Non-polar solvents are compounds that have low dielectric constants and are not miscible with water. Examples include benzene (\(ce{C6H6}\)), carbon tetrachloride (\(\ce{CCl4}\)), and diethyl ether (\(\ce{CH3CH2OCH2CH3}\)).

    Table 1 presents a list of solvents that are commonly used in chemical reactions. The boiling point, dipole moment, and dielectric constant of each solvent is included. All of these solvents are clear, colorless liquids. The hydrogen atoms of the protic solvents are highlighted in red.

    Click on the name of a solvent in Table 1 to load a model of it from the MO menu of the JSMol VMK. Then, use the Model Tools to get a sense of the compound's polarity by loading partial charge information and/or the electrostatic potential map for the solvent in question.

    Name Structure bp, oC dipole moment dielectric constant
    water \(\ce{HO-H}\) 100 1.85 80
    methanol \(\ce{CH3O-H}\) 68 1.70 33
    ethanol \(\ce{CH3CH2O-H}\) 78 1.69 24.3
    1-propanol \(\ce{CH3CH2CH2O-H}\) 97 1.68 20.1
    1-butanol \(\ce{CH3CH2CH2CH2O-H}\) 118 1.66 17.8
    formic acid formic acid 100 1.41 58
    acetic acid acetic acid 118 1.74 6.15
    formamide formamide 210 3.73 109
    .... .... .... .... ....
    acetone acetone 56 2.88 20.7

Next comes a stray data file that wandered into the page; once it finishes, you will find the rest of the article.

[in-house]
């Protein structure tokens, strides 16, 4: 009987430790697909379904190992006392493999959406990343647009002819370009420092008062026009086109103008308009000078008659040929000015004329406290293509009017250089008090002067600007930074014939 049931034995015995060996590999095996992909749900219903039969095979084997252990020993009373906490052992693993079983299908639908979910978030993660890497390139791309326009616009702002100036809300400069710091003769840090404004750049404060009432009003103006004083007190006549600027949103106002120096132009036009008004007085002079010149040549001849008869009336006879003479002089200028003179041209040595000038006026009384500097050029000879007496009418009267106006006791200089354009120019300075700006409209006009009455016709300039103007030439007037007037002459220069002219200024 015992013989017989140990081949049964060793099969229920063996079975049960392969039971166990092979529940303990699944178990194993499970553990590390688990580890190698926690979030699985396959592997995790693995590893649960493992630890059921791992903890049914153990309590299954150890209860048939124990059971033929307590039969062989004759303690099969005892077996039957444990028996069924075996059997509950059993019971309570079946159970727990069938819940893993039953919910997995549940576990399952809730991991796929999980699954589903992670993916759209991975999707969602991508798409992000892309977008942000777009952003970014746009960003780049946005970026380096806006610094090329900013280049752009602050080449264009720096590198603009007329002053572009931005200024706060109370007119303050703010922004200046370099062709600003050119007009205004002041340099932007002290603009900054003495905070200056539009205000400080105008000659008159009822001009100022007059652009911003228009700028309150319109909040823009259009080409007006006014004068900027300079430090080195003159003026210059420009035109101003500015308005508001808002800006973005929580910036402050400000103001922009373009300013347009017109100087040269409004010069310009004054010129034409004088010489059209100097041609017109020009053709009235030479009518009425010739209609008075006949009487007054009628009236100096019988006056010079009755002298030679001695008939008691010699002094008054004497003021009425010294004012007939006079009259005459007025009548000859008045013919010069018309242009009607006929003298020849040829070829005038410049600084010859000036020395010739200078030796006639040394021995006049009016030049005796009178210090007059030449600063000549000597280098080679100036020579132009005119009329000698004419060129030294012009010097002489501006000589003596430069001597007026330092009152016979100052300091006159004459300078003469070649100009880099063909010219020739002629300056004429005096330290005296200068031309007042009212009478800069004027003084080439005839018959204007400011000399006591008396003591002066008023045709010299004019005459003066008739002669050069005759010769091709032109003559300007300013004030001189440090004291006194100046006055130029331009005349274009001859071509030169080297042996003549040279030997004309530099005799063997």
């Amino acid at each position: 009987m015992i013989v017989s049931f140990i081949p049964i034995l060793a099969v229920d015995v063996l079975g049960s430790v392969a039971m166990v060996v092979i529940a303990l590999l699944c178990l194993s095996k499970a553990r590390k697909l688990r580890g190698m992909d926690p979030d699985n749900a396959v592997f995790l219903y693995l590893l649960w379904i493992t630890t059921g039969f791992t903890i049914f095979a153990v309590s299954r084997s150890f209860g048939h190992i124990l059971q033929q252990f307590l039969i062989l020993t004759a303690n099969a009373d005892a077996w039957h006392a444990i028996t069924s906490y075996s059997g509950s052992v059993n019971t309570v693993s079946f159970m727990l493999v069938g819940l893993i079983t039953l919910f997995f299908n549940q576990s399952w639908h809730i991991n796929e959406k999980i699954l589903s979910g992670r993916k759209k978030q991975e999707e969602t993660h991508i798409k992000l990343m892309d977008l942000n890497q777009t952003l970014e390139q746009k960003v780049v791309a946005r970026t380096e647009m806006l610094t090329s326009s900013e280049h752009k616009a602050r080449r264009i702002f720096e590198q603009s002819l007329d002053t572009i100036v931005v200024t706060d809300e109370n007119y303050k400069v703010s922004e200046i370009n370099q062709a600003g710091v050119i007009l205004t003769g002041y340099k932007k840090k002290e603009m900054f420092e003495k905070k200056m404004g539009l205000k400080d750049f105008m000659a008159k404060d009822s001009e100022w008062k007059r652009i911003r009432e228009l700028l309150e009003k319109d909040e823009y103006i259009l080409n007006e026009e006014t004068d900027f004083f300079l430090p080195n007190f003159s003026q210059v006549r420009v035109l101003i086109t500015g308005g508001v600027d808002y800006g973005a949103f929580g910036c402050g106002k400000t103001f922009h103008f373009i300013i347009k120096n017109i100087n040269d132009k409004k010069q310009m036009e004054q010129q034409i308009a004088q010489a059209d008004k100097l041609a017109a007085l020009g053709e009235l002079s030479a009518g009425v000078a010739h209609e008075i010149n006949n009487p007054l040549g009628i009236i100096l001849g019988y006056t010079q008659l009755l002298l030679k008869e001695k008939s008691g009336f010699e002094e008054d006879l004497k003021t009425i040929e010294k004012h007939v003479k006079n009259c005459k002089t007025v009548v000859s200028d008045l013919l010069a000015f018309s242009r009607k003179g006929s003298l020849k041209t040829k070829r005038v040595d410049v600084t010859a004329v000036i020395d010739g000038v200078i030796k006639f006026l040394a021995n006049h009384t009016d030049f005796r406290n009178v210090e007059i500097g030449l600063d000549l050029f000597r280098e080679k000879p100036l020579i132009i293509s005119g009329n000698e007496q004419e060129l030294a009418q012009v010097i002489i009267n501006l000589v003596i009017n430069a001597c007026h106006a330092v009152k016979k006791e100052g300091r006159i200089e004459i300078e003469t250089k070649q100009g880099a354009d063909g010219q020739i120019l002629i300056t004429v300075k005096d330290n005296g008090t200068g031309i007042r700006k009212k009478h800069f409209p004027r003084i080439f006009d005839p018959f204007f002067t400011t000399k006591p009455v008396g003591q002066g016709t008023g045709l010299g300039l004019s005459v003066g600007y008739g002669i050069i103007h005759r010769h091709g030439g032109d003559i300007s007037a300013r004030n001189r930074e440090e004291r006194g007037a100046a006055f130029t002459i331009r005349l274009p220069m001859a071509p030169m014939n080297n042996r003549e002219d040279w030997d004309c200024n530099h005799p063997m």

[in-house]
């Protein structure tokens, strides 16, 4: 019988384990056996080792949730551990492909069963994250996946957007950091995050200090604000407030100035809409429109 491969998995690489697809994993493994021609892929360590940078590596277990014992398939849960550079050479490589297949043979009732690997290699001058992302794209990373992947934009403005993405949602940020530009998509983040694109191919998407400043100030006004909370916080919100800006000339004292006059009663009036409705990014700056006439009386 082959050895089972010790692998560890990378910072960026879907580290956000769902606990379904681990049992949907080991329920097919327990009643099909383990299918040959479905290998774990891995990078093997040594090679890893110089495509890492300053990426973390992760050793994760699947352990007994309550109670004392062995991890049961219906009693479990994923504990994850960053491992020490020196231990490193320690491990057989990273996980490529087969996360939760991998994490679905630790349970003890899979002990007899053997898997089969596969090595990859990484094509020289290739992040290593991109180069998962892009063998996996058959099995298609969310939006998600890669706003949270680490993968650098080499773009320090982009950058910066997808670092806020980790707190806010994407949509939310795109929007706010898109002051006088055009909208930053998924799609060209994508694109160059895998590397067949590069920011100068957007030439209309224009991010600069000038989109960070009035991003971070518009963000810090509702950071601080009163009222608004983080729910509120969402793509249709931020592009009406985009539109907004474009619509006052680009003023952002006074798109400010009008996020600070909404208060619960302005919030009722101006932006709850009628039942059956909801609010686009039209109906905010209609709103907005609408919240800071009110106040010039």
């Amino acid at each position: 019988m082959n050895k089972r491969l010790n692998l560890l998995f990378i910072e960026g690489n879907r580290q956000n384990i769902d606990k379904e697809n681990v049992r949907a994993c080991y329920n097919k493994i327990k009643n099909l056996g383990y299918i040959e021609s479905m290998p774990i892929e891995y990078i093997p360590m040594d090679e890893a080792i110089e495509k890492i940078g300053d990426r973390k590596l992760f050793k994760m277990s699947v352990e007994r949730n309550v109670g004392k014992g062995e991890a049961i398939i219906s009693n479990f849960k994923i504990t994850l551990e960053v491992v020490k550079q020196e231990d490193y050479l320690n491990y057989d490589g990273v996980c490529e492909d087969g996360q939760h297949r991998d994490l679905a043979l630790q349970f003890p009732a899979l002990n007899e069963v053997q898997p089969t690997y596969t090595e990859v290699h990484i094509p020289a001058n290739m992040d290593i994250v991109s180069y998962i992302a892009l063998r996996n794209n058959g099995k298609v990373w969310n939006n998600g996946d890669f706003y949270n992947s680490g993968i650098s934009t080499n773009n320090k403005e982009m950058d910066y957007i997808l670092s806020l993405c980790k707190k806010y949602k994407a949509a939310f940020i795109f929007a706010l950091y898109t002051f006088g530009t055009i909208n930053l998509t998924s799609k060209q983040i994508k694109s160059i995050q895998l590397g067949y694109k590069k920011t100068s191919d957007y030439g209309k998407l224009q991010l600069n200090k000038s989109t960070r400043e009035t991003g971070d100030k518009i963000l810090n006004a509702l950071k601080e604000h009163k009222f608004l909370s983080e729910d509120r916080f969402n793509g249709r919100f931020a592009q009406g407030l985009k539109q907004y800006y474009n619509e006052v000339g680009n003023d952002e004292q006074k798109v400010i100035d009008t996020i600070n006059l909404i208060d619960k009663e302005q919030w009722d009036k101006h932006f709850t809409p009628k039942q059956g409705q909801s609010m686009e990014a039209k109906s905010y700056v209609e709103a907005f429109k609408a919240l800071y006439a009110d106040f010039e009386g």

tetrahydrofuran THF 66 1.63 7.52
    2-butanone (MEK) MEK 80 2.78 18.5
    ethyl acetate ethyl acetate 78 1.78 6.02
    acetonitrile \(\ce{H3C-C#N}\) 81 3.92 36.6
    dimethyl formamide (DMF) DMF 153 3.82 38.3
    dimethyl sulfoxide (DMSO) DMSO 189 3.96 47.2
    .... .... .... .... ....
    hexane \(\ce{CH3(CH2)4CH3}\) 69 ---- 2.02
    benzene benzene 80 0 2.28
    diethyl ether \(\ce{CH3CH2OCH2CH3}\) 35 1.15 4.34
    methylene chloride \(\ce{CH2Cl2}\) 40 1.60 9.08
    carbon tetrachloride \(\ce{CCl4}\) 76 0 2.24

    Table 1: Common Solvents for Organic Reactions

    It should be apparent from the table that there are no sharp boundaries between polar and non-polar solvents, at least if you use dielectric constants or dipole moments as a measure. There is, however, a correlation between chemical structure and dielectric constant that provides a useful way to think about polarity. Look at the series of polar protic compounds water, methanol, ethanol, 1-propanol, and 1-butanol. As Figure 1 demonstrates, each compound in the series differs from the ones before and after it by one \(\ce{CH2}\) group.

    Figure 1: Structure-Property Correlations

    As the number of \(\ce{CH2}\) groups in \(\ce{ROH}\) increases, the dielectric constant decreases. If you think of these molecules as containing a polar component (\(\ce{OH}\)) and a non-polar component (R), then the polarity of a compound reflects the balance between these two components. As the relative amount of hydrocarbon character increases, the polarity decreases. Note that hexane, which is 100% hydrocarbon, is the least polar solvent in the table.

    Exercise 1 Classify each of the following solvents as polar protic (P) , dipolar aprotic (D) , or non-polar (N) by entering the appropriate letter in the text field next to each structure.













    Now that we've looked at the various types of solvents that you can expect to see, let's examine how those solvents interact with solutes.


    • Otis Rothenberger (Illinois State University) and Thomas Newton University of Southern Maine)